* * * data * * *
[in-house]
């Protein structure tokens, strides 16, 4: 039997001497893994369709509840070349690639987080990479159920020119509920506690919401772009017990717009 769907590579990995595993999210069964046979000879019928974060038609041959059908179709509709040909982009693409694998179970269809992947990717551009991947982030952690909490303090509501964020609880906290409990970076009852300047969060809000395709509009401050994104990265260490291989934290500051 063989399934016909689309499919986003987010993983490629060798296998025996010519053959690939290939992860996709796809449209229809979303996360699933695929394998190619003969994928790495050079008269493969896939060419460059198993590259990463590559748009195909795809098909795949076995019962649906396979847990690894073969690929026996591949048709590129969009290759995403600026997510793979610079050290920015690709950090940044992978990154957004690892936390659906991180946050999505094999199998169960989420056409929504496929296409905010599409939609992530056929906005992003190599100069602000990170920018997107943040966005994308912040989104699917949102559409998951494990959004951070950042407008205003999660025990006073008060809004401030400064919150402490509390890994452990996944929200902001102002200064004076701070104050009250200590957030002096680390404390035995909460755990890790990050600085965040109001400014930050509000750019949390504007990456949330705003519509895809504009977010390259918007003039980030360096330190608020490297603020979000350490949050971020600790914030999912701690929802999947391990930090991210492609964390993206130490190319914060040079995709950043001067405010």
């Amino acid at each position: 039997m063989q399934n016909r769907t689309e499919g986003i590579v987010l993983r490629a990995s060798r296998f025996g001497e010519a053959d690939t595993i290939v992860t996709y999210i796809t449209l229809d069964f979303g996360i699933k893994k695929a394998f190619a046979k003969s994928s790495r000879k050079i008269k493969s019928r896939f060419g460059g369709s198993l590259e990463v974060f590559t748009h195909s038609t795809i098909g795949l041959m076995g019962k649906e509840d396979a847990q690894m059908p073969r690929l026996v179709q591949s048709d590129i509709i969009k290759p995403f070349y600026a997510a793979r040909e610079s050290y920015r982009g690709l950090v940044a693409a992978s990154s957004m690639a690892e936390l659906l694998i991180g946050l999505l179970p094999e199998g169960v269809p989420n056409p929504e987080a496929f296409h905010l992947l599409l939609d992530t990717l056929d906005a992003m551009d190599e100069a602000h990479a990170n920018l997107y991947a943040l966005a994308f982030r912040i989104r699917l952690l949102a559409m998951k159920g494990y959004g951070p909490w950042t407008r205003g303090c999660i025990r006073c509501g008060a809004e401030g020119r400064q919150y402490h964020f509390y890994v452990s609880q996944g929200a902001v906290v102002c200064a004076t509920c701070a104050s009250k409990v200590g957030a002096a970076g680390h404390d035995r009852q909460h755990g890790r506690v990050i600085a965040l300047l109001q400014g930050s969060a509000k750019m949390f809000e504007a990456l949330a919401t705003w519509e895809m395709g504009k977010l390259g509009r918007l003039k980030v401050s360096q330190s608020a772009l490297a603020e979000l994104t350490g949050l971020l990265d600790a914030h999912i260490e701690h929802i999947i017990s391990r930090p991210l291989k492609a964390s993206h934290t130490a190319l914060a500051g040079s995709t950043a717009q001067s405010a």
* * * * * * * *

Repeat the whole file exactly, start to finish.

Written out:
[in-house]
């Protein structure tokens, strides 16, 4: 039997001497893994369709509840070349690639987080990479159920020119509920506690919401772009017990717009 769907590579990995595993999210069964046979000879019928974060038609041959059908179709509709040909982009693409694998179970269809992947990717551009991947982030952690909490303090509501964020609880906290409990970076009852300047969060809000395709509009401050994104990265260490291989934290500051 063989399934016909689309499919986003987010993983490629060798296998025996010519053959690939290939992860996709796809449209229809979303996360699933695929394998190619003969994928790495050079008269493969896939060419460059198993590259990463590559748009195909795809098909795949076995019962649906396979847990690894073969690929026996591949048709590129969009290759995403600026997510793979610079050290920015690709950090940044992978990154957004690892936390659906991180946050999505094999199998169960989420056409929504496929296409905010599409939609992530056929906005992003190599100069602000990170920018997107943040966005994308912040989104699917949102559409998951494990959004951070950042407008205003999660025990006073008060809004401030400064919150402490509390890994452990996944929200902001102002200064004076701070104050009250200590957030002096680390404390035995909460755990890790990050600085965040109001400014930050509000750019949390504007990456949330705003519509895809504009977010390259918007003039980030360096330190608020490297603020979000350490949050971020600790914030999912701690929802999947391990930090991210492609964390993206130490190319914060040079995709950043001067405010």
């Amino acid at each position: 039997m063989q399934n016909r769907t689309e499919g986003i590579v987010l993983r490629a990995s060798r296998f025996g001497e010519a053959d690939t595993i290939v992860t996709y999210i796809t449209l229809d069964f979303g996360i699933k893994k695929a394998f190619a046979k003969s994928s790495r000879k050079i008269k493969s019928r896939f060419g460059g369709s198993l590259e990463v974060f590559t748009h195909s038609t795809i098909g795949l041959m076995g019962k649906e509840d396979a847990q690894m059908p073969r690929l026996v179709q591949s048709d590129i509709i969009k290759p995403f070349y600026a997510a793979r040909e610079s050290y920015r982009g690709l950090v940044a693409a992978s990154s957004m690639a690892e936390l659906l694998i991180g946050l999505l179970p094999e199998g169960v269809p989420n056409p929504e987080a496929f296409h905010l992947l599409l939609d992530t990717l056929d906005a992003m551009d190599e100069a602000h990479a990170n920018l997107y991947a943040l966005a994308f982030r912040i989104r699917l952690l949102a559409m998951k159920g494990y959004g951070p909490w950042t407008r205003g303090c999660i025990r006073c509501g008060a809004e401030g020119r400064q919150y402490h964020f509390y890994v452990s609880q996944g929200a902001v906290v102002c200064a004076t509920c701070a104050s009250k409990v200590g957030a002096a970076g680390h404390d035995r009852q909460h755990g890790r506690v990050i600085a965040l300047l109001q400014g930050s969060a509000k750019m949390f809000e504007a990456l949330a919401t705003w519509e895809m395709g504009k977010l390259g509009r918007l003039k980030v401050s360096q330190s608020a772009l490297a603020e979000l994104t350490g949050l971020l990265d600790a914030h999912i260490e701690h929802i999947i017990s391990r930090p991210l291989k492609a964390s993206h934290t130490a190319l914060a500051g040079s995709t950043a717009q001067s405010a």